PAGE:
April 13, 2022

Young Dentists: Pay Off Dental Student Loans in Three Steps

By: Drew Hinrichs, CPA, CEO of Engage Advisors

In 2021, 83% of dental students graduated with student loan debt. The average amount of loans per student was $304,824; graduates from public dental schools owed an average of $270,125, and private school graduates owed $349,730.

Those figures can seem formidable but with the right strategy, paying off your student loans is totally manageable. We recommend a three-step process for re-payment that doesn’t restrict your cash flow and allows you to pursue your goal of owning a practice.

Step 1 Consolidate Loans

Instead of having multiple loans with variable interest rates, consolidate the different loan processors into one loan with the federal government which offers programs with more flexibility and benefits than private financing. This will give you a single, fixed interest rate and you will have the option to choose your amortization period, which can extend up to 30 years.

Step 2 Apply for the Income-Based Repayment Program

An income-driven repayment plan is a government program that sets your monthly student loan payment at an amount that is intended to be affordable based on your income and family size. Your payment amount will be a percentage of your discretionary income based on which of the following four repayment plans you choose:

  • Revised Pay As You Earn Repayment Plan (REPAYE Plan) is generally 10% of your discretionary income.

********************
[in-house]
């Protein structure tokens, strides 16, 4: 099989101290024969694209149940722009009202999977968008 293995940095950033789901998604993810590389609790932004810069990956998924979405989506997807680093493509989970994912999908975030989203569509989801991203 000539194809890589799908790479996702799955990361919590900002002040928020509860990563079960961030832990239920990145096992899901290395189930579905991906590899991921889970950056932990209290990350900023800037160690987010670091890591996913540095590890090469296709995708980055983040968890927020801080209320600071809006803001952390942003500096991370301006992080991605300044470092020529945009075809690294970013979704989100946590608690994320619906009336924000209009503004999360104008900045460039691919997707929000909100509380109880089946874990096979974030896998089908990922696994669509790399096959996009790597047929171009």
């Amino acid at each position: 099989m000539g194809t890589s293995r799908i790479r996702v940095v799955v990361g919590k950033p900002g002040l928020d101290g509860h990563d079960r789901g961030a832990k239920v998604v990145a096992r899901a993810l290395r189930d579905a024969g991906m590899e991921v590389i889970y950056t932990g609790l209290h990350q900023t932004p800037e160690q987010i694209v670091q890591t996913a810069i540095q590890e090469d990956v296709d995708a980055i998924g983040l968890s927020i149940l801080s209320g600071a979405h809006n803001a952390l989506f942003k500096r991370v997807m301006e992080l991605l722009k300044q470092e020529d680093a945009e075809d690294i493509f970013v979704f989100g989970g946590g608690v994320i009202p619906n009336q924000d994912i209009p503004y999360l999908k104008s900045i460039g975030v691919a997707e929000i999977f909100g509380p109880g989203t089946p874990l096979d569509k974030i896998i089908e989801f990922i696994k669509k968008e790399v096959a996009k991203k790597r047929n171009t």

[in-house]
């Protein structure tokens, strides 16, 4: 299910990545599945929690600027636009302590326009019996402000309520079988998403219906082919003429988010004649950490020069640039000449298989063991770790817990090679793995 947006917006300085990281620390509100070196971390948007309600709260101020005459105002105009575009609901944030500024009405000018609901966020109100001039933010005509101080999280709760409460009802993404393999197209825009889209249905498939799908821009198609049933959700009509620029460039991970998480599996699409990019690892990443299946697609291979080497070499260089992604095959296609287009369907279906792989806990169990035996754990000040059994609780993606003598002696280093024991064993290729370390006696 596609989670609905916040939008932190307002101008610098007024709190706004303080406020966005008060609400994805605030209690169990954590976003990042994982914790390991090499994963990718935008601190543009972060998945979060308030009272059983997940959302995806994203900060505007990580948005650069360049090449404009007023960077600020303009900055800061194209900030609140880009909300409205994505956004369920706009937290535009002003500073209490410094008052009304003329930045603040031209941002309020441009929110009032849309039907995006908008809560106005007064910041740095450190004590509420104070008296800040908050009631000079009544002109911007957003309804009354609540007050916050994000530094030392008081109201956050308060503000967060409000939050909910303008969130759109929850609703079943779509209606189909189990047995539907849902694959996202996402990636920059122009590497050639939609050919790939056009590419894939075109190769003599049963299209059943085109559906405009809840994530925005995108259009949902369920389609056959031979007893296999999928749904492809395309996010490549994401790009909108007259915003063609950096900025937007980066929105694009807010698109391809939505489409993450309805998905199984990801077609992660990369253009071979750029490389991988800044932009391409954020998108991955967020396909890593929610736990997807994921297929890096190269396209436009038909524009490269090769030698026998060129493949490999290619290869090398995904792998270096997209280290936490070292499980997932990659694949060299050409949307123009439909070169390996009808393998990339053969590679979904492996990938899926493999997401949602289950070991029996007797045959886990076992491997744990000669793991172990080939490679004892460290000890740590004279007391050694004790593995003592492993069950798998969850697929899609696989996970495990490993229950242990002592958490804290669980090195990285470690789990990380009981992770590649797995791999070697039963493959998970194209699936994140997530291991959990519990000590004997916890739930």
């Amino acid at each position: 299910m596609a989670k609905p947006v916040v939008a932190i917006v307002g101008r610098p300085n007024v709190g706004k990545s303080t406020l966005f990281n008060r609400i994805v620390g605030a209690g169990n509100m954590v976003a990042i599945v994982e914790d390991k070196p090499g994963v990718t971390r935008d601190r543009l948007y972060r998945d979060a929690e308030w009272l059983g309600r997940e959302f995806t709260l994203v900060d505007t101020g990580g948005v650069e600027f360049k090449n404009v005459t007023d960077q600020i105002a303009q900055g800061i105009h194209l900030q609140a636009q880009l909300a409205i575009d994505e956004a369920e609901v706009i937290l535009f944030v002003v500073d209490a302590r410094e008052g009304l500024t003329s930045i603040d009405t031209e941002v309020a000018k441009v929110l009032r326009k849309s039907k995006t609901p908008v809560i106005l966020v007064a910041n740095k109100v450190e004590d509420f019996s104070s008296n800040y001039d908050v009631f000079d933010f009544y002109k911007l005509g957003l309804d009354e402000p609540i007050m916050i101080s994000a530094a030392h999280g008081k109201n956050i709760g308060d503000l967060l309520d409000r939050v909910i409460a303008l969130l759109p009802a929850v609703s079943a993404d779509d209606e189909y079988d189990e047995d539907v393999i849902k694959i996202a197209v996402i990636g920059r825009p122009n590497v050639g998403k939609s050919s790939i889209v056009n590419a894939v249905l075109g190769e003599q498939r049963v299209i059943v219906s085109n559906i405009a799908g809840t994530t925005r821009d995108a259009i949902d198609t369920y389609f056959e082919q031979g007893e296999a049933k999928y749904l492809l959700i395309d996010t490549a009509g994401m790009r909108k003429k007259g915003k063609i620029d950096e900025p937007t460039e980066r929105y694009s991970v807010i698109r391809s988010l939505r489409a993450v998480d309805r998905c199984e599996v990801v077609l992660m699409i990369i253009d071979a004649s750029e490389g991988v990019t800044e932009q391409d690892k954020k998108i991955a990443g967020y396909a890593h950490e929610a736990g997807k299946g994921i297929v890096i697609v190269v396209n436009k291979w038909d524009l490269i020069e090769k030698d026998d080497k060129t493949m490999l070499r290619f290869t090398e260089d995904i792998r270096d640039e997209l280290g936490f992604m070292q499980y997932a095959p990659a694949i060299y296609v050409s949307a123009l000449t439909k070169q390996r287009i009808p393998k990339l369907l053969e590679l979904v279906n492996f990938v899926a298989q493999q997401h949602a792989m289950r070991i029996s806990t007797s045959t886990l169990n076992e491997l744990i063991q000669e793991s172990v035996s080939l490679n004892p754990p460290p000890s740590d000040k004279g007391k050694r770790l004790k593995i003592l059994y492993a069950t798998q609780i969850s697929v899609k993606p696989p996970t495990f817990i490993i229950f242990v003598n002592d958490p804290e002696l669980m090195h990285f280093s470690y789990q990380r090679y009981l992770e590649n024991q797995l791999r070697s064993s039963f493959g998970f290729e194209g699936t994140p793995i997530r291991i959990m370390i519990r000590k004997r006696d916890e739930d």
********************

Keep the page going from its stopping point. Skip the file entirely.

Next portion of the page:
• Pay As You Earn Repayment Plan (PAYE Plan) is generally 10% of your discretionary income, but never more than the 10-year Standard Repayment Plan amount.
  • Income-Based Repayment Plan (IBR Plan) is generally 15% of your discretionary income but never more than the 10-year Standard Repayment Plan amount
  • Income-Contingent Repayment Plan (ICR Plan) is the lesser of the following options:
    • 20% of your discretionary income
    • What you would pay on a repayment plan with a fixed payment over the course of 12 years, adjusted according to your income

The obvious benefit for a young dentist is to lower their monthly payments while they start their career, which often coincides with the added costs of starting a family. If you are looking to purchase a practice in the near future, we recommend you stay in the income-based repayment program through the qualifying process. The lower student loan payments help with the ratios banks use to make lending decisions.

Step 3 Private Financing

While an Income-Based Repayment Program is a good strategy for managing cash flow early in your career, you don’t want to stay with the federal program forever. It’s possible to accrue more interest than you pay off each month, which runs the risk of increasing your loan balance.

Once you’re a business owner and your cashflow is sufficient from a financial planning perspective, the next step is to begin paying off your student loans at a much faster rate. To do this, you will need to refinance your student loans with a private lender, usually at a lower interest rate but over a shorter period of time. Typically, this will be a 10-year loan, although if you can pay it off faster, you should.

A Good Investment

While the cost of earning a dental degree is high, so are the rewards. Dentists continually rank at the top of the U.S. News Best Jobs list. In 2021, dentists ranked fifth among all health care jobs, and came in ninth among all occupations. But the rewards go beyond financial, with dentists reporting that what they like most about their job is the opportunity to meaningfully help their patients.

If you have questions about the best strategy for paying off your dental student loans, schedule a call with our team at Engage Advisors. We are ready to help you tackle your debt and get your career off to a great start.